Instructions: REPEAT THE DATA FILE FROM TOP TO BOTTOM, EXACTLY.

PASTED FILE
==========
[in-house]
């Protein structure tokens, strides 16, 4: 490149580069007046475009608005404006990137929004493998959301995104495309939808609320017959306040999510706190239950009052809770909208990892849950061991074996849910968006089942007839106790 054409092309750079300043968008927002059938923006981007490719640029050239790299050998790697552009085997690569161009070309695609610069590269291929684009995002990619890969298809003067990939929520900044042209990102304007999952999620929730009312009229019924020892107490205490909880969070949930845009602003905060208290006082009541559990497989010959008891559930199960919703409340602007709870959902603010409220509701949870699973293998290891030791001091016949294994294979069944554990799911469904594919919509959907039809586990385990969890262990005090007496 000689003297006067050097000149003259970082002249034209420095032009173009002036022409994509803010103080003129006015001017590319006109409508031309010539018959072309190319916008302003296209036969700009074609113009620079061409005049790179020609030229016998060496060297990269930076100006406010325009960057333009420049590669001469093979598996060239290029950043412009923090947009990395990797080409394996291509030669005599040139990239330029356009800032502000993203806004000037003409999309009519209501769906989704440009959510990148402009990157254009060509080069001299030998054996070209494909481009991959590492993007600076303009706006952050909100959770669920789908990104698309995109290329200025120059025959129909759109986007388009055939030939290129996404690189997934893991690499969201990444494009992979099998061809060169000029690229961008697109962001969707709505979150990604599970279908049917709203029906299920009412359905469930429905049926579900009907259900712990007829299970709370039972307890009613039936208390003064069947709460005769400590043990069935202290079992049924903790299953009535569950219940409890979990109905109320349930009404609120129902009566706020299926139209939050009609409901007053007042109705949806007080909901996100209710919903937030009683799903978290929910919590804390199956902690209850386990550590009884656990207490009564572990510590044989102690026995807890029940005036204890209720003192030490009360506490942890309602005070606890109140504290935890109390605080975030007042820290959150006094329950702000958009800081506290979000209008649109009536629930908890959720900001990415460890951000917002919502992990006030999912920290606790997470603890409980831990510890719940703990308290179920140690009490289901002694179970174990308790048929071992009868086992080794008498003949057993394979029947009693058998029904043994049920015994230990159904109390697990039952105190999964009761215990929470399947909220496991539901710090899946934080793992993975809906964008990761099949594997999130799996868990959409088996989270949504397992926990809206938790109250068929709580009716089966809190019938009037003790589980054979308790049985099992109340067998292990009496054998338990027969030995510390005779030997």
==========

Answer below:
[in-house]
């Protein structure tokens, strides 16, 4: 490149580069007046475009608005404006990137929004493998959301995104495309939808609320017959306040999510706190239950009052809770909208990892849950061991074996849910968006089942007839106790 054409092309750079300043968008927002059938923006981007490719640029050239790299050998790697552009085997690569161009070309695609610069590269291929684009995002990619890969298809003067990939929520900044042209990102304007999952999620929730009312009229019924020892107490205490909880969070949930845009602003905060208290006082009541559990497989010959008891559930199960919703409340602007709870959902603010409220509701949870699973293998290891030791001091016949294994294979069944554990799911469904594919919509959907039809586990385990969890262990005090007496 000689003297006067050097000149003259970082002249034209420095032009173009002036022409994509803010103080003129006015001017590319006109409508031309010539018959072309190319916008302003296209036969700009074609113009620079061409005049790179020609030229016998060496060297990269930076100006406010325009960057333009420049590669001469093979598996060239290029950043412009923090947009990395990797080409394996291509030669005599040139990239330029356009800032502000993203806004000037003409999309009519209501769906989704440009959510990148402009990157254009060509080069001299030998054996070209494909481009991959590492993007600076303009706006952050909100959770669920789908990104698309995109290329200025120059025959129909759109986007388009055939030939290129996404690189997934893991690499969201990444494009992979099998061809060169000029690229961008697109962001969707709505979150990604599970279908049917709203029906299920009412359905469930429905049926579900009907259900712990007829299970709370039972307890009613039936208390003064069947709460005769400590043990069935202290079992049924903790299953009535569950219940409890979990109905109320349930009404609120129902009566706020299926139209939050009609409901007053007042109705949806007080909901996100209710919903937030009683799903978290929910919590804390199956902690209850386990550590009884656990207490009564572990510590044989102690026995807890029940005036204890209720003192030490009360506490942890309602005070606890109140504290935890109390605080975030007042820290959150006094329950702000958009800081506290979000209008649109009536629930908890959720900001990415460890951000917002919502992990006030999912920290606790997470603890409980831990510890719940703990308290179920140690009490289901002694179970174990308790048929071992009868086992080794008498003949057993394979029947009693058998029904043994049920015994230990159904109390697990039952105190999964009761215990929470399947909220496991539901710090899946934080793992993975809906964008990761099949594997999130799996868990959409088996989270949504397992926990809206938790109250068929709580009716089966809190019938009037003790589980054979308790049985099992109340067998292990009496054998338990027969030995510390005779030997």